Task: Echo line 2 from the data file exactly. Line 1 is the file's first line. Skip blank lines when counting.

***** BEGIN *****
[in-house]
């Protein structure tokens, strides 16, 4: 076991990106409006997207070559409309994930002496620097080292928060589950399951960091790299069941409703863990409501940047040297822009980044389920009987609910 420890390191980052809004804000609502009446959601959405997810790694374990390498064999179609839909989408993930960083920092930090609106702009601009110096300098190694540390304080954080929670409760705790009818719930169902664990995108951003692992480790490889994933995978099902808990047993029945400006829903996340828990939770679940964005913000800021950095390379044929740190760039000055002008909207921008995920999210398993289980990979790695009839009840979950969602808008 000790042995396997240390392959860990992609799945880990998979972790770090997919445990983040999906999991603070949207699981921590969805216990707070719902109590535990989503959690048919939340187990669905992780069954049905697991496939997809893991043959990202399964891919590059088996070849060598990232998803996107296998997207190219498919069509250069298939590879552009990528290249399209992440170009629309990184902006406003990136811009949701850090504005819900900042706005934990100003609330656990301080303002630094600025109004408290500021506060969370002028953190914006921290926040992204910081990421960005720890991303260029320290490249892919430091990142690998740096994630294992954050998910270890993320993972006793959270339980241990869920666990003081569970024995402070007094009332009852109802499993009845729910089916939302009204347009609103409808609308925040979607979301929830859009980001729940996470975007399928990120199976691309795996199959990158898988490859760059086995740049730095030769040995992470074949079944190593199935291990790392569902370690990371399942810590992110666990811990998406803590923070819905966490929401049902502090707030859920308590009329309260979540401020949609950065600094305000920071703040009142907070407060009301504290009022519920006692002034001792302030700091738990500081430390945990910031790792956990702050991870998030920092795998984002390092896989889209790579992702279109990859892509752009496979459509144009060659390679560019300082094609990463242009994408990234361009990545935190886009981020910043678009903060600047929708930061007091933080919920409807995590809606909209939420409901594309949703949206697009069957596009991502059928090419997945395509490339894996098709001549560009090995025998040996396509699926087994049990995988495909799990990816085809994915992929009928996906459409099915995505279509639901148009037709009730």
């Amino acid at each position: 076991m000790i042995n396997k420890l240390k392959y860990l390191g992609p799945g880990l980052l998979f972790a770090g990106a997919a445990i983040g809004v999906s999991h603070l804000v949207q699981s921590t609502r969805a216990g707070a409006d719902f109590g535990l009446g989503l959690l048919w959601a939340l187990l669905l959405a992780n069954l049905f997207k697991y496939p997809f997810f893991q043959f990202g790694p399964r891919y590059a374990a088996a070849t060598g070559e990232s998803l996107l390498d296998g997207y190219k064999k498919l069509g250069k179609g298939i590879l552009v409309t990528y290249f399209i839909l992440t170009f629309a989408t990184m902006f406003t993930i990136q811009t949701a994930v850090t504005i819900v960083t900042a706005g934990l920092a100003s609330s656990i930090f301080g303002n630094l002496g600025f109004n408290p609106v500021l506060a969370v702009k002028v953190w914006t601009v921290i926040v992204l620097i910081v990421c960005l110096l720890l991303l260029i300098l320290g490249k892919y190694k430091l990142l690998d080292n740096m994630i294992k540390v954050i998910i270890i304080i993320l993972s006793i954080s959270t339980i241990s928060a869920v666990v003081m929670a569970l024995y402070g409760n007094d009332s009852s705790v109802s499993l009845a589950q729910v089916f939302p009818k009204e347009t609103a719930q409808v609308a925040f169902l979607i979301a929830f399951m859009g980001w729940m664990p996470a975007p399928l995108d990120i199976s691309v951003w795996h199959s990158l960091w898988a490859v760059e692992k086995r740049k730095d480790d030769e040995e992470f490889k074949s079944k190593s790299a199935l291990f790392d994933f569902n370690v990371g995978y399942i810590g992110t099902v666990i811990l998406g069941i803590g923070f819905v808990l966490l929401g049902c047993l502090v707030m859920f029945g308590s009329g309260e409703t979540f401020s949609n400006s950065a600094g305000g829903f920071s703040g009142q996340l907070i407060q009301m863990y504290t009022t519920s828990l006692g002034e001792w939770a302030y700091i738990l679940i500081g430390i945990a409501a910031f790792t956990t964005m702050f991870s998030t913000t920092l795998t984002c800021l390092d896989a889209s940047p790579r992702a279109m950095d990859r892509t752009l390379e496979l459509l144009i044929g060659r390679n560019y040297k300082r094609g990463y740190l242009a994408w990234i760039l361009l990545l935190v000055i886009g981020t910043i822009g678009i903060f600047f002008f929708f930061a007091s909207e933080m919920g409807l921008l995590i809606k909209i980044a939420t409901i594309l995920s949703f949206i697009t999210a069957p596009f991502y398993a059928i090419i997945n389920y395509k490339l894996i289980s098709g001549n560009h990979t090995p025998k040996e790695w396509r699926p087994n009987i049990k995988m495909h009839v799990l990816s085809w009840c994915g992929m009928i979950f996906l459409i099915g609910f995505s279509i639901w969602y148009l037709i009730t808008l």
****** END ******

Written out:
């Protein structure tokens, strides 16, 4: 076991990106409006997207070559409309994930002496620097080292928060589950399951960091790299069941409703863990409501940047040297822009980044389920009987609910 420890390191980052809004804000609502009446959601959405997810790694374990390498064999179609839909989408993930960083920092930090609106702009601009110096300098190694540390304080954080929670409760705790009818719930169902664990995108951003692992480790490889994933995978099902808990047993029945400006829903996340828990939770679940964005913000800021950095390379044929740190760039000055002008909207921008995920999210398993289980990979790695009839009840979950969602808008 000790042995396997240390392959860990992609799945880990998979972790770090997919445990983040999906999991603070949207699981921590969805216990707070719902109590535990989503959690048919939340187990669905992780069954049905697991496939997809893991043959990202399964891919590059088996070849060598990232998803996107296998997207190219498919069509250069298939590879552009990528290249399209992440170009629309990184902006406003990136811009949701850090504005819900900042706005934990100003609330656990301080303002630094600025109004408290500021506060969370002028953190914006921290926040992204910081990421960005720890991303260029320290490249892919430091990142690998740096994630294992954050998910270890993320993972006793959270339980241990869920666990003081569970024995402070007094009332009852109802499993009845729910089916939302009204347009609103409808609308925040979607979301929830859009980001729940996470975007399928990120199976691309795996199959990158898988490859760059086995740049730095030769040995992470074949079944190593199935291990790392569902370690990371399942810590992110666990811990998406803590923070819905966490929401049902502090707030859920308590009329309260979540401020949609950065600094305000920071703040009142907070407060009301504290009022519920006692002034001792302030700091738990500081430390945990910031790792956990702050991870998030920092795998984002390092896989889209790579992702279109990859892509752009496979459509144009060659390679560019300082094609990463242009994408990234361009990545935190886009981020910043678009903060600047929708930061007091933080919920409807995590809606909209939420409901594309949703949206697009069957596009991502059928090419997945395509490339894996098709001549560009090995025998040996396509699926087994049990995988495909799990990816085809994915992929009928996906459409099915995505279509639901148009037709009730």